Brooks is gone, but real story is just beginning
First Reaction: Rebekah Brooks’s resignation is too little, too late and – for some - too sad
Rebekah Brooks had been fighting against calls for her resignation ever since the news broke on Monday, July 4 – eleven long days ago - that the voicemail of murder victim Milly Dowler had been hacked while she was editor of the News of the World.
Today, she finally quit, saying: "As chief executive of the company, I feel a deep sense of responsibility for the people we have hurt and I want to reiterate how sorry I am for what we now know to have taken place."
It's far too late. "Rebekah Brooks succumbed finally to the pressure," writes Roy Greenslade, former Daily Mirror editor. "It was the right decision but it came far too late. Rupert Murdoch should have requested her resignation on the day that he discovered she was editor of the News of the World when Milly Dowler's phone was hacked."
Peter Preston, former editor of the Guardian, said the resignation was "surprising only in that it didn't happen 10 days ago". Labour MP Chris Bryant went a step further: "I think she should have gone a very long time ago. Frankly, she should have gone when she said she had paid police officers for information back in 2003."
The problem is wider than Rebekah. Labour leader Ed Miliband said it was "right that Rebekah Brooks has finally taken responsibility" but stressed that "this is not just about one individual but about the culture of an organisation. Rupert Murdoch says that News Corp has handled these allegations 'extremely well'. He still hasn't apologised to the innocent victims of hacking. He clearly still doesn't get it."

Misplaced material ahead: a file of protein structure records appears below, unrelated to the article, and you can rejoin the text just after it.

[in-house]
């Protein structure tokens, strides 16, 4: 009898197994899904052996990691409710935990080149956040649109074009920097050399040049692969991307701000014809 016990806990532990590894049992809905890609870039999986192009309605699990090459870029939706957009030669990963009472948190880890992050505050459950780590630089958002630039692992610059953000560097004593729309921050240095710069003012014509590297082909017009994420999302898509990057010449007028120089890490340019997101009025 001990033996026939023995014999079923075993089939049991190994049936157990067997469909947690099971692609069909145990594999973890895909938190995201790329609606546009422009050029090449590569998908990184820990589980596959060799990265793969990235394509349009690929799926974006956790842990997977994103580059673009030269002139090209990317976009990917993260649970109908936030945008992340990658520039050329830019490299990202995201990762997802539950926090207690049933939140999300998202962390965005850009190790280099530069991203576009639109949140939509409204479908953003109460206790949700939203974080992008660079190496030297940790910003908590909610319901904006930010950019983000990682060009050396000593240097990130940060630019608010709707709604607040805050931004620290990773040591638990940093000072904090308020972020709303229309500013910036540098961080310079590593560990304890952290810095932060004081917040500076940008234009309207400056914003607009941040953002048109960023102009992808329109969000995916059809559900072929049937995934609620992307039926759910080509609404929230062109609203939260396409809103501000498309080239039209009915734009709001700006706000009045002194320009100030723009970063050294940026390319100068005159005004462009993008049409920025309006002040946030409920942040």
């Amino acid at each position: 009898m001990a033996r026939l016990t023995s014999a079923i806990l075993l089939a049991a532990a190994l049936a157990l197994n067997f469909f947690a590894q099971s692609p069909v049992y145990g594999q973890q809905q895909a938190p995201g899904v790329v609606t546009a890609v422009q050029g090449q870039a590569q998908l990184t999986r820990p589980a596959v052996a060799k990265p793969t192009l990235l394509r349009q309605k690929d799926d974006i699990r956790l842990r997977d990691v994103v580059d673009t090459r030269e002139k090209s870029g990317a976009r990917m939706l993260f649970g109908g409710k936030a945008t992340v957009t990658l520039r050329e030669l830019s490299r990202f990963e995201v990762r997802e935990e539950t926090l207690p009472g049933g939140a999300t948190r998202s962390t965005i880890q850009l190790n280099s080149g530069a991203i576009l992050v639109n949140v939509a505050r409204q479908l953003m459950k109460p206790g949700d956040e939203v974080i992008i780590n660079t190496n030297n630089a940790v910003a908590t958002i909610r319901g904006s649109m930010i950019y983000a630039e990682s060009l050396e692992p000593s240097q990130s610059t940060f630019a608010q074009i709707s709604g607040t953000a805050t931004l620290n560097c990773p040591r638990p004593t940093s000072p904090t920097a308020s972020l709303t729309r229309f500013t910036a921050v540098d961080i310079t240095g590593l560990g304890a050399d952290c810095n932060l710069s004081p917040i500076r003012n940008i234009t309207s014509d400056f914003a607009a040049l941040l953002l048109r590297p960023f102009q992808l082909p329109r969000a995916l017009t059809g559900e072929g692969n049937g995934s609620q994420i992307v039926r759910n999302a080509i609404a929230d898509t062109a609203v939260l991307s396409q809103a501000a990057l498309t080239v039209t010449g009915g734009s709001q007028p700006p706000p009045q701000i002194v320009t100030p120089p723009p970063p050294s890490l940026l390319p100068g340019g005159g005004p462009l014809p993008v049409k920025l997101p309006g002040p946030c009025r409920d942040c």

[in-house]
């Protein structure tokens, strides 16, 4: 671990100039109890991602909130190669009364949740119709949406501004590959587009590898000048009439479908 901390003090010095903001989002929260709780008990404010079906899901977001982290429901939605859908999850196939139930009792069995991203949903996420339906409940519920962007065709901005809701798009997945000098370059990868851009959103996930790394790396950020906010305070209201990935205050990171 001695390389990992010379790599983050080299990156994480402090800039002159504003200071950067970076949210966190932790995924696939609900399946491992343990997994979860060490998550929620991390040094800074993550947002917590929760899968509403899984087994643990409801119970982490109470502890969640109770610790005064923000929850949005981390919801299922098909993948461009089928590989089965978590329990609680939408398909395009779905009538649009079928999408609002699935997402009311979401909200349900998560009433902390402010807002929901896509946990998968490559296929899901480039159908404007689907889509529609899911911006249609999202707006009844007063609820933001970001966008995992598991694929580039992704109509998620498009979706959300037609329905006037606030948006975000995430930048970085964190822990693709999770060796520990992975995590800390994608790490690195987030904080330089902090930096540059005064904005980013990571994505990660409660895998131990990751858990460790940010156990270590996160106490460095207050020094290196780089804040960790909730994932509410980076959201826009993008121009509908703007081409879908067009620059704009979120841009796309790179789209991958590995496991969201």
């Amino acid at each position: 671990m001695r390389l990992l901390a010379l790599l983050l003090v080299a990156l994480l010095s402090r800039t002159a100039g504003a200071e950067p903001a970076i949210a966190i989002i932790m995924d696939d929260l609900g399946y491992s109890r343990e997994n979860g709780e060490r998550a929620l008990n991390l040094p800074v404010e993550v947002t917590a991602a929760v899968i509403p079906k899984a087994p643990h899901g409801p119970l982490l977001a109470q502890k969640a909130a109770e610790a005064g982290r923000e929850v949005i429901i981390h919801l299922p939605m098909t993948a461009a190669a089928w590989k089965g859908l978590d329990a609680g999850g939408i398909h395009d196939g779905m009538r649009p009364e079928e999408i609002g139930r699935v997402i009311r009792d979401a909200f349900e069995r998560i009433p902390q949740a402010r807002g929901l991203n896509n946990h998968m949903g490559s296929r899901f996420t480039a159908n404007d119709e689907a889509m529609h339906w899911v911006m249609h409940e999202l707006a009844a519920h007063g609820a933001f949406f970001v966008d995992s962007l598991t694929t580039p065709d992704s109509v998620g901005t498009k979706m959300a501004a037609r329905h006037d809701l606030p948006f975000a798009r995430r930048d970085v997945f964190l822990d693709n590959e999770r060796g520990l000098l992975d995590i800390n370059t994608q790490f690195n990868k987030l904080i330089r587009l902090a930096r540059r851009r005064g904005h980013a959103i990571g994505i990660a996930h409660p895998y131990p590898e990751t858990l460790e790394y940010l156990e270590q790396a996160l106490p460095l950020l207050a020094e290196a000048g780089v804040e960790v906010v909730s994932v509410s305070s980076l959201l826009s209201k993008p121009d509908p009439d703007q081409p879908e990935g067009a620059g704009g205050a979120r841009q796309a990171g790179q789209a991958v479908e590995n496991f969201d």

Yet she has her supporters. A handful of News International journalists have voiced sadness at the ending of Brooks's two-decade career with the company. "I like Rebekah Brooks," Times food critic Giles Conran tweeted. "She's a good person, and i'm sad that she's gone. And I don't give a flying fuck what Twitter thinks."
Sunday Times writer Camilla Long expressed similar sentiments: "Quite shaken. I'm very sad about Rebekah, a true inspiration and supporter of women in journalism. But she is right that it could not go on."
This is not the end. "I wonder if it's too late?" asked the Guardian's Matt Wells. "The credibility of so many senior executives in News Corporation is now under serious question… With parliamentary hearings next week in the UK, the hawks circling in the US, and Rupert Murdoch appearing to have lost his legendary sure footing, I am absolutely sure now that we're only at the beginning, not the end."
Peter Preston agreed that this story will keep running: "Can the biggest news organisation in Britain and one of the biggest in the rest of the world now get a grip of the news that it is making and how to control it? If it can't - and by golly it isn't - then you are scratching you head about the future."